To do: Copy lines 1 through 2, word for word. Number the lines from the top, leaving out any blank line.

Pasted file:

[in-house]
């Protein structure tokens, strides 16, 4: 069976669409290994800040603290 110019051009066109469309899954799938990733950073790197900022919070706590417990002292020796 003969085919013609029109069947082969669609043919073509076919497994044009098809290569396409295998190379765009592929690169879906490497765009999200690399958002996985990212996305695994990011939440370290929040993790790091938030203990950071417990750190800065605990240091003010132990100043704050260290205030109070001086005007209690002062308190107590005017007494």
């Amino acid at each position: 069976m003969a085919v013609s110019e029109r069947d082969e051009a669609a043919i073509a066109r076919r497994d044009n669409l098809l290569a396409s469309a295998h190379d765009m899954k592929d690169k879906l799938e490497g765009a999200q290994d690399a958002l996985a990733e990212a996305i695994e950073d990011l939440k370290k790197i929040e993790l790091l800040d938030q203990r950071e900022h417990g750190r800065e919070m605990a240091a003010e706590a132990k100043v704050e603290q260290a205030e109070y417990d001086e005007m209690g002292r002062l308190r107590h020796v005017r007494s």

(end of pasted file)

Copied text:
[in-house]
């Protein structure tokens, strides 16, 4: 069976669409290994800040603290 110019051009066109469309899954799938990733950073790197900022919070706590417990002292020796 003969085919013609029109069947082969669609043919073509076919497994044009098809290569396409295998190379765009592929690169879906490497765009999200690399958002996985990212996305695994990011939440370290929040993790790091938030203990950071417990750190800065605990240091003010132990100043704050260290205030109070001086005007209690002062308190107590005017007494």